Stool, defecation, feces, poop — whatever you call it, it’s no fun to talk about. But the truth is, your stool can tell a lot about your health status, so if you notice it’s out of the ordinary, it’s important to seek professional medical help.
Dr. Darrien Gaston at Metropolitan Gastroenterology Consultants sees patients throughout Chicago, Illinois, and specializes in identifying and treating potentially dangerous conditions like ulcerative colitis. Here, he takes a deep dive into this incurable inflammatory bowel disease.
Your digestive tract is home to countless bacteria — some good, some bad. The good ones aid in digestion, nutrient absorption, immunity, and even anti-aging. The bad ones accelerate aging and make you sick. E. coli, streptococcus, and staphylococcus are just a few examples of the bacteria that wreak havoc on your body.
Although researchers have yet to nail down the exact cause of ulcerative colitis, it’s believed that it occurs when your immune system fails to fight off these invading bacteria, and instead attacks the cells in your digestive system.
This causes inflammation and eventually ulcers (sores) on the lining of your colon (large intestine), thus the name: ulcerative colitis.
At first, your ulcerative colitis symptoms may be mild, but left untreated, they can become debilitating. Depending on the stage of your condition, you may experience any of the following symptoms:
Ulcerative colitis hurts. You may feel abdominal pain, cramping, or rectal pain. How much pain you feel, and when and where you feel it, depends on the degree of inflammation and the location. At times, it can be extremely severe, causing gripping pain and pressure that contracts and releases continuously.
As ulcerative colitis progresses, the internal sores may bleed and mix with your stool. It may also cause your rectum to bleed. So if you notice bright red or dark blood in the toilet, come see Dr. Gaston right away. Pus in your stool is another indicator of ulcerative colitis.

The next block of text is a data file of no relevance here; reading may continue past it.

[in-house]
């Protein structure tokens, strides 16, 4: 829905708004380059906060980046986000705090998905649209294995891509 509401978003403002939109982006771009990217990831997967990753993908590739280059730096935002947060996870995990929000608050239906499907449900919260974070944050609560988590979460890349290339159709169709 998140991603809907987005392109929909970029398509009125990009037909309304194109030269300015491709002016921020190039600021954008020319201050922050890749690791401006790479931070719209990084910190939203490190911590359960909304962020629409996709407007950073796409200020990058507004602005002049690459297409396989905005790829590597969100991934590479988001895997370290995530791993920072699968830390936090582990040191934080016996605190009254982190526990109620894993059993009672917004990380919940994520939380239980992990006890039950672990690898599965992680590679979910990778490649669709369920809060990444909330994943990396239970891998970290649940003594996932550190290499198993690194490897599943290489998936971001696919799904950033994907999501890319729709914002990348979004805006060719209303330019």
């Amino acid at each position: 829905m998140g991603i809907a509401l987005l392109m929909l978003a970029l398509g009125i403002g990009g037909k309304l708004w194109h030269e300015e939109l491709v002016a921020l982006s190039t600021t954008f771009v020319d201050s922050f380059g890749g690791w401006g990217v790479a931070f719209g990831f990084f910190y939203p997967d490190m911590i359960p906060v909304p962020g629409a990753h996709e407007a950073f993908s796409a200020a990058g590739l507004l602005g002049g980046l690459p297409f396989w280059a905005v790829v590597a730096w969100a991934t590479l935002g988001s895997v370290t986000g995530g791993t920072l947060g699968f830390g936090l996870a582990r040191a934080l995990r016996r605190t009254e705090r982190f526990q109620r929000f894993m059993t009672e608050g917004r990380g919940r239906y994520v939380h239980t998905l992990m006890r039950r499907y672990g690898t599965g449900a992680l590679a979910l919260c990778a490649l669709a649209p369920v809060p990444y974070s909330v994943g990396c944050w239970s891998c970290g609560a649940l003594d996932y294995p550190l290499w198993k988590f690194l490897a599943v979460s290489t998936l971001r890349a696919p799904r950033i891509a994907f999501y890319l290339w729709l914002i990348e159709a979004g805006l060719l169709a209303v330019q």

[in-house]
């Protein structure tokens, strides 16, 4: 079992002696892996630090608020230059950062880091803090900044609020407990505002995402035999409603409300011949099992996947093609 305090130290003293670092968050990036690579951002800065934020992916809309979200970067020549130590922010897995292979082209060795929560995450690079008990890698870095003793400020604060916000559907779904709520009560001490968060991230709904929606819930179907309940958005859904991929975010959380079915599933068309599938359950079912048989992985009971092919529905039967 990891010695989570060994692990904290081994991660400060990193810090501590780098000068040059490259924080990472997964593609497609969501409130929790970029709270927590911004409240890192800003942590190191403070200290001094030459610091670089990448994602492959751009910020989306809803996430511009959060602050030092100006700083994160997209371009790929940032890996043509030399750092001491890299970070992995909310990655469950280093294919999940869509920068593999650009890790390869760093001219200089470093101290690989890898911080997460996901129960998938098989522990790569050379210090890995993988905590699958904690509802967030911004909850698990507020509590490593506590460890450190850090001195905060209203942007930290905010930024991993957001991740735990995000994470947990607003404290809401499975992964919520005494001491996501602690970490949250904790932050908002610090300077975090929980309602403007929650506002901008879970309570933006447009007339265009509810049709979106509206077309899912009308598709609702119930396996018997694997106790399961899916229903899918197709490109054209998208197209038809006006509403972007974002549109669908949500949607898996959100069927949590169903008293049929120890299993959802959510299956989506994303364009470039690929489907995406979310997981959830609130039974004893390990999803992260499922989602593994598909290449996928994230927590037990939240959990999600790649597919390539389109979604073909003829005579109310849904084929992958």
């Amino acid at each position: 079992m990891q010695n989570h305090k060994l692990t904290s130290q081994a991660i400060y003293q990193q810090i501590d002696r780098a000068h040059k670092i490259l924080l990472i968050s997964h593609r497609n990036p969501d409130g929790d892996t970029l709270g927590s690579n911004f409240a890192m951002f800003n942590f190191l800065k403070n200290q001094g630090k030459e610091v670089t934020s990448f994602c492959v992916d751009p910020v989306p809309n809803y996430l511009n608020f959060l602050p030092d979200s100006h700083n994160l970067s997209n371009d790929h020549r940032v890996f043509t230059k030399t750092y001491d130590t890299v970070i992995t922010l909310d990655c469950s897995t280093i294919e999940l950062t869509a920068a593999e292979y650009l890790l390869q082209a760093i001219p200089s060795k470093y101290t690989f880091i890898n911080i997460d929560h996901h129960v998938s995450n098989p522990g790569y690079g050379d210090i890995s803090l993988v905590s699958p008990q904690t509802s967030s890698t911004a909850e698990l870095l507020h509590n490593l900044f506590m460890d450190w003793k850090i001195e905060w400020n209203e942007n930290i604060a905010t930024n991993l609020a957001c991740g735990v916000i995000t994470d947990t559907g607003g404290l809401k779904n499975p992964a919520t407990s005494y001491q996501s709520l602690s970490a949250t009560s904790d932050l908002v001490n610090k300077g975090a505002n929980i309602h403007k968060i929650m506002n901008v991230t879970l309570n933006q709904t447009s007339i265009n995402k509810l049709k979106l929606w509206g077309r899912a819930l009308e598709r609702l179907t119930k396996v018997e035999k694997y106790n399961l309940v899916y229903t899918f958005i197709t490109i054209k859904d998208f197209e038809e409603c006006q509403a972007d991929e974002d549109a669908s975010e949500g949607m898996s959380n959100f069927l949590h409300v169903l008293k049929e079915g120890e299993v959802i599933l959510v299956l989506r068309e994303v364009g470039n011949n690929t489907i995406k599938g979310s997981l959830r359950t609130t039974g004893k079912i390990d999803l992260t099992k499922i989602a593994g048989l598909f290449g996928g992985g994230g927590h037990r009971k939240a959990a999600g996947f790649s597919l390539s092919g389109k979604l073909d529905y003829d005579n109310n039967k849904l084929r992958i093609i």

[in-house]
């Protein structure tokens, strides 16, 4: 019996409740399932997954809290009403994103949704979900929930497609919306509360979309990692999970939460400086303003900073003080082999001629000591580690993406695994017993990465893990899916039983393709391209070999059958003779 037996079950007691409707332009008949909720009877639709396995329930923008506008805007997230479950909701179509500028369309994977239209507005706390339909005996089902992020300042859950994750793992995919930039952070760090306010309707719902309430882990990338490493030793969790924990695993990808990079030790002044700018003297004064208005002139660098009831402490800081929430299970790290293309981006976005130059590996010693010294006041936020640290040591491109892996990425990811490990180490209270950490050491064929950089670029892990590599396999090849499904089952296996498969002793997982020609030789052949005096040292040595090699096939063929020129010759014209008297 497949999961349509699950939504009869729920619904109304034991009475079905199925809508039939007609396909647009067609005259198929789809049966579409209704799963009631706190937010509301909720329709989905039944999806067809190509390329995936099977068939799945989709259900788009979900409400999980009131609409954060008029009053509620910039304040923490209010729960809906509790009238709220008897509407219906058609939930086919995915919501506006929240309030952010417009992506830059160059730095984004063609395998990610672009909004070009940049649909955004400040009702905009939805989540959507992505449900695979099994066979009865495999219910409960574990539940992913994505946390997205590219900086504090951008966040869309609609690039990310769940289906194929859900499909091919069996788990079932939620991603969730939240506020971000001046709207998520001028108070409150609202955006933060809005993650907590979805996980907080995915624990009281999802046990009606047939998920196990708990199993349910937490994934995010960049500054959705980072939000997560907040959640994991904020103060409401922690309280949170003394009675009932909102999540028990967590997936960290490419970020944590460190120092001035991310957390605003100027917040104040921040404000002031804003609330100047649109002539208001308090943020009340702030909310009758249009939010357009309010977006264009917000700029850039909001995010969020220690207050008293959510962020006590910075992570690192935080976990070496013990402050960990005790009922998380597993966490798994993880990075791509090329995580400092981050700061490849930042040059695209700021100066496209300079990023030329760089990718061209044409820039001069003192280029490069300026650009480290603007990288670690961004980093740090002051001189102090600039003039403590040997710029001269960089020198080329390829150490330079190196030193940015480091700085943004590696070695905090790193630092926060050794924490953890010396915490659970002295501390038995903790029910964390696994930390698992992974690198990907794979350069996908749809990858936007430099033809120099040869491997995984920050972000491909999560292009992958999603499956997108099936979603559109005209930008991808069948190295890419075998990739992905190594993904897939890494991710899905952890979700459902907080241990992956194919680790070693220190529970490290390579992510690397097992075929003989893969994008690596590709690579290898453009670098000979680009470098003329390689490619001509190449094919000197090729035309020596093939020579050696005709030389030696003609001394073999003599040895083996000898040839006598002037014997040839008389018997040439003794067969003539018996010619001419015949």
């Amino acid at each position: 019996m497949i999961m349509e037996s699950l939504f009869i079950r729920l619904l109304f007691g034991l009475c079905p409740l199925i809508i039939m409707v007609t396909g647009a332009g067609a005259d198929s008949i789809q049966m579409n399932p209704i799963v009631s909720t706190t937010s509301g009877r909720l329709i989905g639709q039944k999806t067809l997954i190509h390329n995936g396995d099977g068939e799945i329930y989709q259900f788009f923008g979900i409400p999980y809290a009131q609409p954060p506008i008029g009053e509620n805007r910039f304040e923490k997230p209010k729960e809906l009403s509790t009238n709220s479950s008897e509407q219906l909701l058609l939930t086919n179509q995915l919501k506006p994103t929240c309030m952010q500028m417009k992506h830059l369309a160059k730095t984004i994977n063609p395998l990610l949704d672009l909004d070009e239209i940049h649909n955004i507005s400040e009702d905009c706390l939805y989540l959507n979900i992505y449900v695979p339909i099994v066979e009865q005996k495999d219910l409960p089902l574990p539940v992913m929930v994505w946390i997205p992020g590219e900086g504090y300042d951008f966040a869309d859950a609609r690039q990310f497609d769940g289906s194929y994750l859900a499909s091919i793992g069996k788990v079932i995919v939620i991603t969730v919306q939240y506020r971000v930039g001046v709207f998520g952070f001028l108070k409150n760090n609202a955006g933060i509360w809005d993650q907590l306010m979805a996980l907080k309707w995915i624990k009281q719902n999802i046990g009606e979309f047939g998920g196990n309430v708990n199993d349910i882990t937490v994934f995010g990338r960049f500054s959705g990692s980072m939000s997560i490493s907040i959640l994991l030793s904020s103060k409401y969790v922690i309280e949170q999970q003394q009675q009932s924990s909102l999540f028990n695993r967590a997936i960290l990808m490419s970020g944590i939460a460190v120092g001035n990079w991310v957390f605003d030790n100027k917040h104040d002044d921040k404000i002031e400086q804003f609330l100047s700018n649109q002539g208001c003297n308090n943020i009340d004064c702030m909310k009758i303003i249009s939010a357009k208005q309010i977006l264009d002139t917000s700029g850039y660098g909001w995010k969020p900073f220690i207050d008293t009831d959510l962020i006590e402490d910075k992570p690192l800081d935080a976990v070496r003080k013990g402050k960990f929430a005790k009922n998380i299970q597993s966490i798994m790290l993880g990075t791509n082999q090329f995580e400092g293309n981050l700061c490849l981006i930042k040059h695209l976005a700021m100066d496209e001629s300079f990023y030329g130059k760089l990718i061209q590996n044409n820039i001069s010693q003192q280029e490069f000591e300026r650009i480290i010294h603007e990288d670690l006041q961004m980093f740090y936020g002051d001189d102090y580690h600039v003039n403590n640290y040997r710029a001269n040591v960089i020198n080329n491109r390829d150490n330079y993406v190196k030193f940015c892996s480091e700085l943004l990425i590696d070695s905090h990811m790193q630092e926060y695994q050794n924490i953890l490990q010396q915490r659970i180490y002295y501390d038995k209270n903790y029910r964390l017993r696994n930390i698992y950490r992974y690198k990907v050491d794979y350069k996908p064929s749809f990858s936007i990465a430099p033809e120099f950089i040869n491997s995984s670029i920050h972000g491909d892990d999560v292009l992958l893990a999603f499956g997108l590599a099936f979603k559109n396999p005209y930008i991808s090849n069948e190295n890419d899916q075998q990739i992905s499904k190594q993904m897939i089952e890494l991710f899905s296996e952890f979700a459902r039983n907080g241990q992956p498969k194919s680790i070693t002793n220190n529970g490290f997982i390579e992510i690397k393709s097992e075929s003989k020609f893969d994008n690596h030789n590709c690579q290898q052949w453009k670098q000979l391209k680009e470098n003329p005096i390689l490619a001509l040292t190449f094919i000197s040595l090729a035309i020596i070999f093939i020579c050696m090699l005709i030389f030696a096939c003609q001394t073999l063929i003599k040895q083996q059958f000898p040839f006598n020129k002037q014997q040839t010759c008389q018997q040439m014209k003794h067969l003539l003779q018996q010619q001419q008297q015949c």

Any time you bleed, especially if it’s regular or continuous, you’re at risk for anemia, which leads to fatigue. Diarrhea can also zap your energy. And because ulcerative colitis interferes with the absorption of food, you may not be getting the nutrients you need. These factors plus your body’s response to inflammation cause chronic fatigue.
Fever is your body’s normal response to infection, disease, and inflammation, so it stands to reason that fever is one the five main ulcerative colitis symptoms. About 15% of those with ulcerative colitis complain of fever and night sweats, a consequence of fluctuating body temperature.
Many folks with ulcerative colitis describe a frustrating symptom of feeling an urgency to use the restroom, but when they get there, nothing comes out. Just as often, their trip to the toilet means a bout of diarrhea.
Although ulcerative colitis isn’t curable, it is treatable. In fact, it’s critical that you manage your symptoms because untreated ulcerative colitis can lead to serious complications, including:
Dr. Gaston treats your symptoms with medications, such as antidiarrheals, biologics, immunomodulators, and corticosteroids, as well as lifestyle changes like reducing stress and changing your diet. If your condition worsens and threatens your overall health, he may recommend a surgical procedure to remove the affected part of your colon.
If you have any of the symptoms we’ve listed here, don’t try to self-diagnose or self-treat. Schedule an appointment at Metropolitan Gastroenterology Consultants today — call or book online.